More art-house than action-adventure, Pioneer nonetheless kept us utterly gripped with intriguing plot developments, stunning underwater photography and a powerful central performance. There is, inevitably, an American re-make on the way but this multilingual Scandinavian film (with subtitles, no need to learn Norwegian) perfectly captures the feel of the times.
In common with many Scandinavian film and TV productions, Pioneer blends bewildering undercurrents of menace, sudden peaks of dramatic tension (which can themselves evaporate into thin air) and prolonged pauses for thought; hung moments of character contemplation. But this is not your standard Nordic noir police procedural with multiple murders and a charismatic detective. Instead it’s a very different kind of thoughtful thriller, more like A Hijacking than The Killing…
The setting is 1980s Norway at the start of the oil boom. The fierce competition between Norwegian and international oil companies to successfully build deep-sea pipelines provides the backdrop to a taut if atypical thriller. It’s claustrophobic in the extreme: dragging the viewer into the extended hell that is a tiny decompression chamber shared by three brawny blokes for weeks at a time. The film develops the theme of two very different types of pressure: that physical and emotional strain of working at lethal depths, and the commercial pressure to develop technical solutions that will guarantee massive financial rewards. Where these themes collide, people die.
The pioneers of the title are trying to work at extreme depths on the sea floor, using experimental breathing gases but still suffering weird hallucinations and ‘lost time’. Political wrangling between the supposedly collaborating American-Norwegian effort generate distrust, and culminate in a wrenchingly matter-of-fact fatal accident. There’s a strong suggestion that it was human error on the part of a diver which caused the catastrophe – which is personally shattering for him – and the rest of the film follows his efforts to uncover the truth, haunted by further hallucinations and distraught with guilt.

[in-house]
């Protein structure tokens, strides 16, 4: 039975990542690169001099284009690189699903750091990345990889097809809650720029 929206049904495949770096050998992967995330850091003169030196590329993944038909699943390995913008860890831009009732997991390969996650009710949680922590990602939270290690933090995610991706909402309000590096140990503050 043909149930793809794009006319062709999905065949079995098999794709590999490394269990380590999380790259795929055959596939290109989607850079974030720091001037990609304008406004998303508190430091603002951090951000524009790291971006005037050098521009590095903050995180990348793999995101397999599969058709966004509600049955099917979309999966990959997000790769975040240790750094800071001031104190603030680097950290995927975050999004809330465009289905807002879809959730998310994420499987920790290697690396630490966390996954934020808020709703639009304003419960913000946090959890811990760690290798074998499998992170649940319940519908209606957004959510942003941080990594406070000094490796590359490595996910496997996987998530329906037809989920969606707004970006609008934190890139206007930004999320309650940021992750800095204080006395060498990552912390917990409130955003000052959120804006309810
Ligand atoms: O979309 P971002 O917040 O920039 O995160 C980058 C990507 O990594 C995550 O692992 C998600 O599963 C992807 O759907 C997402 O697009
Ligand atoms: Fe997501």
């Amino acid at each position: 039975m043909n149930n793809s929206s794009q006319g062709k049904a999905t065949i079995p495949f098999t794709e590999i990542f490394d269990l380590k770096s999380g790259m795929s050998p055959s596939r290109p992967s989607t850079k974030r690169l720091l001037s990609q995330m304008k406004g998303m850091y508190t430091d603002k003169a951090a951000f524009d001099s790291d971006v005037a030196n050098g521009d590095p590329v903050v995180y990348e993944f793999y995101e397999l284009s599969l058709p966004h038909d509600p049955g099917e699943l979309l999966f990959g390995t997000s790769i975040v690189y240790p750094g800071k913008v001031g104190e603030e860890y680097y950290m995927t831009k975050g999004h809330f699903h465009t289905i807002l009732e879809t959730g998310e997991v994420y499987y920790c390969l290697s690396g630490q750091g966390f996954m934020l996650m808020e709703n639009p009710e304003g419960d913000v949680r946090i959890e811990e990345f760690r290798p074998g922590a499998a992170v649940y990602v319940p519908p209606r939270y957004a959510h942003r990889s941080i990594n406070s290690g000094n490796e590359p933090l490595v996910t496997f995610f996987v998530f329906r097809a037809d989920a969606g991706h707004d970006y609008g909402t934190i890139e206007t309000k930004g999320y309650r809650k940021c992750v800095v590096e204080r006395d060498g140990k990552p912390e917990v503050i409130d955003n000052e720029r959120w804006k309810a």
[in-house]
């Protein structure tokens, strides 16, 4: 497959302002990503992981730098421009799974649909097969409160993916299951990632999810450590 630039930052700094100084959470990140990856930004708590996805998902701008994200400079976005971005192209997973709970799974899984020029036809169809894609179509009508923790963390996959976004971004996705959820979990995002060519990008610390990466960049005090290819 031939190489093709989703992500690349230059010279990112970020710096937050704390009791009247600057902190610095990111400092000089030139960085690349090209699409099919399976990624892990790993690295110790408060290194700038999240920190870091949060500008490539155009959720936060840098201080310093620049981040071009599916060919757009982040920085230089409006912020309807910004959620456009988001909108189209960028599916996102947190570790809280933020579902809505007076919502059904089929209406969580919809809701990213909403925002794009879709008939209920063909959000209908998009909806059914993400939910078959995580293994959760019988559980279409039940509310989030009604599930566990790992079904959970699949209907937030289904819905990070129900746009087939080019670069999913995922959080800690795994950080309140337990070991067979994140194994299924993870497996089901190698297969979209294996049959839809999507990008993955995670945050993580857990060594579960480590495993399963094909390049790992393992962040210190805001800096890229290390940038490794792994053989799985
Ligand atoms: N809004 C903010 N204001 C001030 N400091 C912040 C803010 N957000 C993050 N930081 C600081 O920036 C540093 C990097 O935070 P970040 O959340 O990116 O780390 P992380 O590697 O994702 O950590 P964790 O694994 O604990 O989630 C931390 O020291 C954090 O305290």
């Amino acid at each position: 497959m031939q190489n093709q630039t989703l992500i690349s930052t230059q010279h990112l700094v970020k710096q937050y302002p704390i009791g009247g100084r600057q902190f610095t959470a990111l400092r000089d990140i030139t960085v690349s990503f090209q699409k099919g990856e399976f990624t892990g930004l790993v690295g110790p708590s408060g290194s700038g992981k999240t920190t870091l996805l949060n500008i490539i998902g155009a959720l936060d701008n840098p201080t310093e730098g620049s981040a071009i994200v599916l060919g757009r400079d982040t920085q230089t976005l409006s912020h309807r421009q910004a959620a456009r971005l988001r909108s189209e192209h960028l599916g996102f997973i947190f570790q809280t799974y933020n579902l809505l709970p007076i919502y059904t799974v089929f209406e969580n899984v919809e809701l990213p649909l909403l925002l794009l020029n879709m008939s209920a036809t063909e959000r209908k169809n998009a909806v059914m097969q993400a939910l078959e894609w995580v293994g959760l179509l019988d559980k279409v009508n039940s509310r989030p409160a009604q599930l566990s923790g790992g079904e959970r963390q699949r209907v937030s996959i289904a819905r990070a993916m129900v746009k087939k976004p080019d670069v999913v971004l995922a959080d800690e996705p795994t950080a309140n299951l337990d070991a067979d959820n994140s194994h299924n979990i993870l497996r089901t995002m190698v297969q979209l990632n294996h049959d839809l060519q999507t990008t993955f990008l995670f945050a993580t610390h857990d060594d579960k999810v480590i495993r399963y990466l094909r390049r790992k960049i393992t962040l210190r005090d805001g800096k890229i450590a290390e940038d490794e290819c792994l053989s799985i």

Meanwhile, the corporate types attempt to cover up the accident’s causes – and such is the film’s subtlety that we’re not sure if their activities extend to violence and murder, of it that’s a symptom of the diver’s neurological damage. The boundaries become… blurred.
All of which sounds grim, and in the main it is. But Pioneer is not without relief and resolution; the imaginary albatross is almost a comfort. And there are certainly some stunning and unexpected action sequences. The early sequences of deep-water diving are beautiful beyond expectation, and artfully capture the over-confident, almost naïve delight of the divers as they revel in an entirely new environment.
The plot also shows the Norwegian oil boom and its reputation for establishing that country’s social support system in an entirely new light.